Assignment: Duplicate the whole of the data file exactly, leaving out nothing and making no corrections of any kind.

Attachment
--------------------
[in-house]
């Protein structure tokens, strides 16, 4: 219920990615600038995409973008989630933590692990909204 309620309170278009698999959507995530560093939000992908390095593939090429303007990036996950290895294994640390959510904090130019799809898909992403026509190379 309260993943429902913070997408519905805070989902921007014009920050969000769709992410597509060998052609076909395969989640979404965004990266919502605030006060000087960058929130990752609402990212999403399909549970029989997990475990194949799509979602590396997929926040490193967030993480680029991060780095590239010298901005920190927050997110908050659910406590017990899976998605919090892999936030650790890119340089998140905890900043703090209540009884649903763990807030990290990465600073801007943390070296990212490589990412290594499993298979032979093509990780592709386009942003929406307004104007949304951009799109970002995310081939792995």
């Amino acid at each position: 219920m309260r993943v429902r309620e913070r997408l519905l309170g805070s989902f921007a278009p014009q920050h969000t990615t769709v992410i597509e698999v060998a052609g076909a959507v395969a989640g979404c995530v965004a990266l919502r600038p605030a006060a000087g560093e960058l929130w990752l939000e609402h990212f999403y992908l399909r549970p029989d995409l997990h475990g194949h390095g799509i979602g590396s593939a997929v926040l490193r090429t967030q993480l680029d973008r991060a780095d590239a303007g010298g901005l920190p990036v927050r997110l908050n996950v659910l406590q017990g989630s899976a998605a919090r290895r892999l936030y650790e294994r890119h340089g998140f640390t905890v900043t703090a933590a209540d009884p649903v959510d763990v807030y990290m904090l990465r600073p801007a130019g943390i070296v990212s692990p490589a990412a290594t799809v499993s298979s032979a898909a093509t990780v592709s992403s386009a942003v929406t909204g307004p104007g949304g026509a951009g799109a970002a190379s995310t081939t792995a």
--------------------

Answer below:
[in-house]
């Protein structure tokens, strides 16, 4: 219920990615600038995409973008989630933590692990909204 309620309170278009698999959507995530560093939000992908390095593939090429303007990036996950290895294994640390959510904090130019799809898909992403026509190379 309260993943429902913070997408519905805070989902921007014009920050969000769709992410597509060998052609076909395969989640979404965004990266919502605030006060000087960058929130990752609402990212999403399909549970029989997990475990194949799509979602590396997929926040490193967030993480680029991060780095590239010298901005920190927050997110908050659910406590017990899976998605919090892999936030650790890119340089998140905890900043703090209540009884649903763990807030990290990465600073801007943390070296990212490589990412290594499993298979032979093509990780592709386009942003929406307004104007949304951009799109970002995310081939792995």
């Amino acid at each position: 219920m309260r993943v429902r309620e913070r997408l519905l309170g805070s989902f921007a278009p014009q920050h969000t990615t769709v992410i597509e698999v060998a052609g076909a959507v395969a989640g979404c995530v965004a990266l919502r600038p605030a006060a000087g560093e960058l929130w990752l939000e609402h990212f999403y992908l399909r549970p029989d995409l997990h475990g194949h390095g799509i979602g590396s593939a997929v926040l490193r090429t967030q993480l680029d973008r991060a780095d590239a303007g010298g901005l920190p990036v927050r997110l908050n996950v659910l406590q017990g989630s899976a998605a919090r290895r892999l936030y650790e294994r890119h340089g998140f640390t905890v900043t703090a933590a209540d009884p649903v959510d763990v807030y990290m904090l990465r600073p801007a130019g943390i070296v990212s692990p490589a990412a290594t799809v499993s298979s032979a898909a093509t990780v592709s992403s386009a942003v929406t909204g307004p104007g949304g026509a951009g799109a970002a190379s995310t081939t792995a």